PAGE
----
“The Spoon From Minkowitz” — A Review

Some books make me laugh, others make me cry. Some entertain, others inform. Occasionally, a book will even touch a nerve, connecting me with something deep and personal in my own life.

SPOON cover smaller jpegRarely does a book make me regret words left unsaid and opportunities not taken. Judith Fein’s most recent book – The Spoon From Minkowitz: A Bittersweet Roots Journey to Ancestral Lands – did it all.

Fein calls this a work of “emotional genealogy,” a tale of feelings, not just facts as she visits Ukraine with her husband, Paul, to find Minkowitz, the village — the shtetl — where her beloved grandmother was born, raised and eventually fled to the US during the pogroms in the early 1900s. The spoon in the title was a gift from the grandmother to the author when Fein was very young and serves as a symbol and talisman of the special connection between the two, as well as a connection to Fein’s personal history and ancestral roots.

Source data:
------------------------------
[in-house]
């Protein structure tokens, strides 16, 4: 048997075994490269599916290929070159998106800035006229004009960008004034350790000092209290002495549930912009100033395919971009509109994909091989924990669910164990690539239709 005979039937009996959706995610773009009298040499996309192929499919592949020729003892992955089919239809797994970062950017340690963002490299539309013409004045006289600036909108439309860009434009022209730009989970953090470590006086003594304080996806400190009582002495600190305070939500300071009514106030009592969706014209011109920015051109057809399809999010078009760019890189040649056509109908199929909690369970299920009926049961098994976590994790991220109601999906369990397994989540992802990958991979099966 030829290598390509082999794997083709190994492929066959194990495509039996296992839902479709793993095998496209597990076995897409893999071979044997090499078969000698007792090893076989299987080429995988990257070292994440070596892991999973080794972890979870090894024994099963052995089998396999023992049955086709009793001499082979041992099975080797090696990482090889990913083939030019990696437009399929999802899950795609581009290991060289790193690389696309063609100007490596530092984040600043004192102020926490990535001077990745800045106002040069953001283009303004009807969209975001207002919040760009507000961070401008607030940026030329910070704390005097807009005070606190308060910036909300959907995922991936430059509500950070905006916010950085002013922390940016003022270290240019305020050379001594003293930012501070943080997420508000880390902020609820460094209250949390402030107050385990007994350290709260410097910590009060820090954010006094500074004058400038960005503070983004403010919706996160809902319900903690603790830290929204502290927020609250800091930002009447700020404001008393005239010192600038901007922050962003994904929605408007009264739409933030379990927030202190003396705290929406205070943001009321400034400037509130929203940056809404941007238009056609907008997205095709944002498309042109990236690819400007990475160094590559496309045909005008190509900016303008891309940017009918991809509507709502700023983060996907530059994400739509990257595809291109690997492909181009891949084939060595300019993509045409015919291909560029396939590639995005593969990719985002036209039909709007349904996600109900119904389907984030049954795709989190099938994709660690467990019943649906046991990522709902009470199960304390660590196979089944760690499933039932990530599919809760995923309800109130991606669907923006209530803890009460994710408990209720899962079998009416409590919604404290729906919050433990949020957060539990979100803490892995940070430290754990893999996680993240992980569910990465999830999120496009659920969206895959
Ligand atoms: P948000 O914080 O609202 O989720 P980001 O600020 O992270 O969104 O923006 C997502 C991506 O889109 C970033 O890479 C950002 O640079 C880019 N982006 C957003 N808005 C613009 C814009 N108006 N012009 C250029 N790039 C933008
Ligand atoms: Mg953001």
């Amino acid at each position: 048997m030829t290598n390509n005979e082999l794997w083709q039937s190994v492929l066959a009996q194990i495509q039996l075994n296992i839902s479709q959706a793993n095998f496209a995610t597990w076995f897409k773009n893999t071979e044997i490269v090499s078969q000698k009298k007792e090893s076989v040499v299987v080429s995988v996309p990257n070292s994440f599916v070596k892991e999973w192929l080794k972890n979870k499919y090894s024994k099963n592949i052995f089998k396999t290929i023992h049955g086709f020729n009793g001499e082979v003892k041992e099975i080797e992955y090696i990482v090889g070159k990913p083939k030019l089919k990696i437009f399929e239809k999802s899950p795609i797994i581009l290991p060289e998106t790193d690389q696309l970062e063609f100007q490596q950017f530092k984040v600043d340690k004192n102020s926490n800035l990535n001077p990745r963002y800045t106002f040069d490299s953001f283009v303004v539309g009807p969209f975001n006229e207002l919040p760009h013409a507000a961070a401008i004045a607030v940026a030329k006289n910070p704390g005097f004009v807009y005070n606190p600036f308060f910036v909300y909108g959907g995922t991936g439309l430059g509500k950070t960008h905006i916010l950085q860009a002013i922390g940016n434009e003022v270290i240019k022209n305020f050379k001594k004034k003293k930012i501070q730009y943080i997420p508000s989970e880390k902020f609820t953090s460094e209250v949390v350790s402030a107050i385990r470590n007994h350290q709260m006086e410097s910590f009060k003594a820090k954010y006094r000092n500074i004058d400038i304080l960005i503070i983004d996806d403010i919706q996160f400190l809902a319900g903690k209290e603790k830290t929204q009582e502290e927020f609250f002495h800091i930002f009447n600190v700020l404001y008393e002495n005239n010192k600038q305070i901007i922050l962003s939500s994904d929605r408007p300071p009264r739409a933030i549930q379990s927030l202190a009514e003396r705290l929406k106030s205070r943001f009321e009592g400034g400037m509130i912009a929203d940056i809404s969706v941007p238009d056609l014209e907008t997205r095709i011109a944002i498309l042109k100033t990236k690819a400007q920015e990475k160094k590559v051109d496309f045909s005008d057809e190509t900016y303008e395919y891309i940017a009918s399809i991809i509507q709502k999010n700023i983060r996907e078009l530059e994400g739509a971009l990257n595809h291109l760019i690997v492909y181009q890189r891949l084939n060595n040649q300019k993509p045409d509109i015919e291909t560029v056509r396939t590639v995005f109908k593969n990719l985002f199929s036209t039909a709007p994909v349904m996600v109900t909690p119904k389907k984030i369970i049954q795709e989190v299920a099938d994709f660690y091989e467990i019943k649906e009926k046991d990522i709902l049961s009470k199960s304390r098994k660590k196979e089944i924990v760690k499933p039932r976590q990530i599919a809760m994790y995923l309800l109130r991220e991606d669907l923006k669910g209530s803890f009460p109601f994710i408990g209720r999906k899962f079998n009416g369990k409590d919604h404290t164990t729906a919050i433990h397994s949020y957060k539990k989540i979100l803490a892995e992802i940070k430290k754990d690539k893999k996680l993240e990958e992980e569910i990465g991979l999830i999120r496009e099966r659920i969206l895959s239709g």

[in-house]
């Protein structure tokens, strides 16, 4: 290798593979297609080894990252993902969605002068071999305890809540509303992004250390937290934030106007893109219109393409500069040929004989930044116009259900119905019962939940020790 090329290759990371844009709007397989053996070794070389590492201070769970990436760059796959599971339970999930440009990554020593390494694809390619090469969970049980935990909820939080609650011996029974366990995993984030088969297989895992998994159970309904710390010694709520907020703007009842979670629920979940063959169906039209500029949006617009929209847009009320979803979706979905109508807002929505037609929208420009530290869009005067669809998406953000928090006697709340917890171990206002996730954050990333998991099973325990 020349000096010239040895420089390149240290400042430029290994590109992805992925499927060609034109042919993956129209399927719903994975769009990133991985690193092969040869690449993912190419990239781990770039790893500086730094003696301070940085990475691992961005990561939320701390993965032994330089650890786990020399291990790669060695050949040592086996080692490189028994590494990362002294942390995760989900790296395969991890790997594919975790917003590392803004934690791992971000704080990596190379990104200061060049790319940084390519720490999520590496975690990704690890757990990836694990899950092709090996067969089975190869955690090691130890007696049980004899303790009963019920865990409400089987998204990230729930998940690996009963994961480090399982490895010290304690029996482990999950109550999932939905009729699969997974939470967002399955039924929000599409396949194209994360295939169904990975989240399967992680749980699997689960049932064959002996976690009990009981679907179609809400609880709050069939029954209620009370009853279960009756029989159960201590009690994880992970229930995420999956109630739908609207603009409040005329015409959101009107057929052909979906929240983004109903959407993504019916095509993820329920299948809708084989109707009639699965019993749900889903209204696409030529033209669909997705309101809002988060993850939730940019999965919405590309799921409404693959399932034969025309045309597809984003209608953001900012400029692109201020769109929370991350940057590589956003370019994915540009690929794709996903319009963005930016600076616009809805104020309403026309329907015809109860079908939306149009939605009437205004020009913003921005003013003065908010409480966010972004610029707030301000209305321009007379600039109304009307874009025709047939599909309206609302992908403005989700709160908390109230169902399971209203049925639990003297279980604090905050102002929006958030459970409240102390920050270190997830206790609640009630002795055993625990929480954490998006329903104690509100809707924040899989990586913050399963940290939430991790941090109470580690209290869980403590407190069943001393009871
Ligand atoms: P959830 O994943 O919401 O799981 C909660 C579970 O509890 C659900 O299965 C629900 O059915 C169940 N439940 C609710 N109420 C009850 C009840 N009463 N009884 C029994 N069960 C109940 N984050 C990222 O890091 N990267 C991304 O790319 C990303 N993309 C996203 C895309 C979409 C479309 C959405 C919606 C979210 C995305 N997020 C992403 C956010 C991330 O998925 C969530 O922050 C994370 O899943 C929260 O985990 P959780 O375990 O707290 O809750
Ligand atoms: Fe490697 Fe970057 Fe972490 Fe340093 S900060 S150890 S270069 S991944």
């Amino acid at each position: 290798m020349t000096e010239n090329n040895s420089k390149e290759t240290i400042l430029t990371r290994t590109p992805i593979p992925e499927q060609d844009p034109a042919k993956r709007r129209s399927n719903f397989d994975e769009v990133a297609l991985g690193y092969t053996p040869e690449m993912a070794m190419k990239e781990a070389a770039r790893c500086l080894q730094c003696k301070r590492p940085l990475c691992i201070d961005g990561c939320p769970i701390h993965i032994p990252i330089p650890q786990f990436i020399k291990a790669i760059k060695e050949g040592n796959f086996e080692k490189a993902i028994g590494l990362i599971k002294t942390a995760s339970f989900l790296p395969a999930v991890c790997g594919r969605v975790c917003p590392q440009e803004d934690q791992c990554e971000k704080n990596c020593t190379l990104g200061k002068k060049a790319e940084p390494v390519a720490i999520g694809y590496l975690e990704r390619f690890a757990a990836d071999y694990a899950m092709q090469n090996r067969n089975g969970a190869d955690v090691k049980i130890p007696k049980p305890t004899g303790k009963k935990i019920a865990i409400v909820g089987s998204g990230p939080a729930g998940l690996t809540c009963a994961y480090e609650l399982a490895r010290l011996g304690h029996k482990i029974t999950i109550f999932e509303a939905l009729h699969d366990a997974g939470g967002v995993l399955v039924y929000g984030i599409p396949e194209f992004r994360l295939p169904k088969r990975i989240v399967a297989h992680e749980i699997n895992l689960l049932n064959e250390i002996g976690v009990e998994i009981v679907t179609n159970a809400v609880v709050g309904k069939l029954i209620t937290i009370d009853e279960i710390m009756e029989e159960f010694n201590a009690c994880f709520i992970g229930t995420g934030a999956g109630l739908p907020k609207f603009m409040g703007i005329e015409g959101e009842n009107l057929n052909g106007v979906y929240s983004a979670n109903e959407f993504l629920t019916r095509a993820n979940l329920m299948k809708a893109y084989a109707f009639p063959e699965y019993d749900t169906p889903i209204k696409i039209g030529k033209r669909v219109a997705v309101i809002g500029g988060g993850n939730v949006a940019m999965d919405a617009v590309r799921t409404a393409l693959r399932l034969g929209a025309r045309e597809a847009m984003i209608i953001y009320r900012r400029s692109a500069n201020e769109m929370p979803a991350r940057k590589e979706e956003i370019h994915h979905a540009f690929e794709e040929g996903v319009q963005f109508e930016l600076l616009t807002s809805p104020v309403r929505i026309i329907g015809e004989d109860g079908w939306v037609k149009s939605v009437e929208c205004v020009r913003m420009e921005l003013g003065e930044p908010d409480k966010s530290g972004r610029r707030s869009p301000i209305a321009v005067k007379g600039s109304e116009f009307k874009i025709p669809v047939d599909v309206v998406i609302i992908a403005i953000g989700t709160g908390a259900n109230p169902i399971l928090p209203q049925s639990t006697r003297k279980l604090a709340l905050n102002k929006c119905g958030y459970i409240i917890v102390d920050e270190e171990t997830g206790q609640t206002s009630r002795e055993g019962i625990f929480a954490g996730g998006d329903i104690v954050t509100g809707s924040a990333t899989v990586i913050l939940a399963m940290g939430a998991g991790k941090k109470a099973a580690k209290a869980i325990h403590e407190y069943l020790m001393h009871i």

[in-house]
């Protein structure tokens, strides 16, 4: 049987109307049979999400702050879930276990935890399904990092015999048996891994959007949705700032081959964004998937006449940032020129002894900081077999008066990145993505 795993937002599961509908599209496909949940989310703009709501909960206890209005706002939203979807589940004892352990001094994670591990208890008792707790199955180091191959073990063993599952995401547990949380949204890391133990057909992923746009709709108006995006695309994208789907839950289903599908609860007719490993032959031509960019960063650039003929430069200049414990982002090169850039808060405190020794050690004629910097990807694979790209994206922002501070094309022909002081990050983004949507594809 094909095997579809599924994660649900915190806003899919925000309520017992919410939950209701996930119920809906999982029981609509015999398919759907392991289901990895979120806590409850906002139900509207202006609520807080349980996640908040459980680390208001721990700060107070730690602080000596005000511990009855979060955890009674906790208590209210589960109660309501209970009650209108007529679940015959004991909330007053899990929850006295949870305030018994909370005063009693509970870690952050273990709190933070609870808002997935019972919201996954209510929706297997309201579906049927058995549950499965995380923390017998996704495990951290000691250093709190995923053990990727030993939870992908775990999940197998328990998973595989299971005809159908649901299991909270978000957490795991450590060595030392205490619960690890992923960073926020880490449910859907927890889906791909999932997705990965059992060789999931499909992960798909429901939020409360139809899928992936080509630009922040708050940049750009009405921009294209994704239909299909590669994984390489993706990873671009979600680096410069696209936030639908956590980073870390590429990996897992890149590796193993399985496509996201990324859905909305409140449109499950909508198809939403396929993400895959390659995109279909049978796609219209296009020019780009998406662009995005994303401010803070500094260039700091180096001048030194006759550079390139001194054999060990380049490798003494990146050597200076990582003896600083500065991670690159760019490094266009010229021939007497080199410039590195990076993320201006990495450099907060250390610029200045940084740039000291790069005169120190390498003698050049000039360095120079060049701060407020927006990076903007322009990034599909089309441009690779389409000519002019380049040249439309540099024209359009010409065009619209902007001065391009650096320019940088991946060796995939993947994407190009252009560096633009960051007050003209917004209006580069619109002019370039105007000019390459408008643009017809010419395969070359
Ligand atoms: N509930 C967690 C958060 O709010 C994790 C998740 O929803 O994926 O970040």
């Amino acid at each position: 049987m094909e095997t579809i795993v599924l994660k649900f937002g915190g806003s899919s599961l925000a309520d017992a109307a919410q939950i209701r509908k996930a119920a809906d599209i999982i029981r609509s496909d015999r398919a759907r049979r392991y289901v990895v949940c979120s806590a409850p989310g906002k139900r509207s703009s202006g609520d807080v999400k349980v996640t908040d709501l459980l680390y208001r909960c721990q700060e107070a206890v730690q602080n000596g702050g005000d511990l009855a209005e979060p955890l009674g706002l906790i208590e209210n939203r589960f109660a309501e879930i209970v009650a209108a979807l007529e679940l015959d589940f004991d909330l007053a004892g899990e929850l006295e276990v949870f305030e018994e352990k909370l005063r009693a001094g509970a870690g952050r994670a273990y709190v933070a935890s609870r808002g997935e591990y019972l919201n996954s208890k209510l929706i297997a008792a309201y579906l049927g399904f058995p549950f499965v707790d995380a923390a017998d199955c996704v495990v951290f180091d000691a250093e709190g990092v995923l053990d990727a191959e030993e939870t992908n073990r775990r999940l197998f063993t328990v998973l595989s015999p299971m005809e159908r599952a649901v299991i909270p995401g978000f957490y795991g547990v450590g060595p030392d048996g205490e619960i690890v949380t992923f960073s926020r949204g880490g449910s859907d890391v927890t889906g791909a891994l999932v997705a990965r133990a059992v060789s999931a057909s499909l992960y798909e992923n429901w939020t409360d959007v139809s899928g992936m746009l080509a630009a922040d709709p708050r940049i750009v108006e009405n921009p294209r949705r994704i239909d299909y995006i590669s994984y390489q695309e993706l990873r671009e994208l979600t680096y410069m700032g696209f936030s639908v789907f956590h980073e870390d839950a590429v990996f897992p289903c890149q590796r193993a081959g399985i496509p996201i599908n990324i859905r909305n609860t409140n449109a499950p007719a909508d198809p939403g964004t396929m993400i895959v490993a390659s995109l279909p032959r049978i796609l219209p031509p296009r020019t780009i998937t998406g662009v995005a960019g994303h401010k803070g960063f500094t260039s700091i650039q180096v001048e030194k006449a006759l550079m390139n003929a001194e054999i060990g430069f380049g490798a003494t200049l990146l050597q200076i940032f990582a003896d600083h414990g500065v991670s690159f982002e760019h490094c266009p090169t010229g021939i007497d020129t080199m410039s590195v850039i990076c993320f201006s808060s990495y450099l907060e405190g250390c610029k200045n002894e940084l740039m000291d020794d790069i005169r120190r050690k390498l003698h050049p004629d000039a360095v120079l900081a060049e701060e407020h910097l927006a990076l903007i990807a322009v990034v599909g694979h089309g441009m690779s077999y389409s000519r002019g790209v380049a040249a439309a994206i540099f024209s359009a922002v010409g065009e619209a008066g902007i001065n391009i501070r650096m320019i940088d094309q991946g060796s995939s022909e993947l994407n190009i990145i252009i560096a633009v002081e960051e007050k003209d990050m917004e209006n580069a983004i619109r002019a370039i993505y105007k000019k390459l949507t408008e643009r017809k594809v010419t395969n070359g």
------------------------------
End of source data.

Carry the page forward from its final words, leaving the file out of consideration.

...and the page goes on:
In the process, Fein discovers characters, history, and cultures that have shaped the complex story of the Jews in Eastern Europe over the centuries, a story intertwined with the stories of Gypsies, Gentiles, Russians, Germans and Poles in the past and into the present. It’s a fascinating story that includes not just tales of persecution and cruelty, but also warmth, kindness, bravery, sacrifice, tenacity, survival and rebirth.

The book was also of personal interest to me. My roots are similar, though the stories, history and names were lost when older generations in my family passed on, many before I was old enough to realize what I was losing. I never thought to ask the questions that Fein asked, of her grandmother and anyone else who knew anything about her roots and history. So, I have no spoon, no Minkowitz, no memories of a beloved grandmother. But I do have Fein’s book. I’ll never learn the facts of my own ancestral history, but I can feel the feelings through her story and share vicariously in the fruits of this impressive work of emotional genealogy.



1 thought on ““The Spoon From Minkowitz” — A Review

  1. I didn’t feel “Russian” until a few years ago when I went to Russia. Of course, I wouldn’t go now, but preparation for and going on the trip brought up all sorts of feelings, particularly regret that I didn’t pay more attention to my Russian grandma when she was around!

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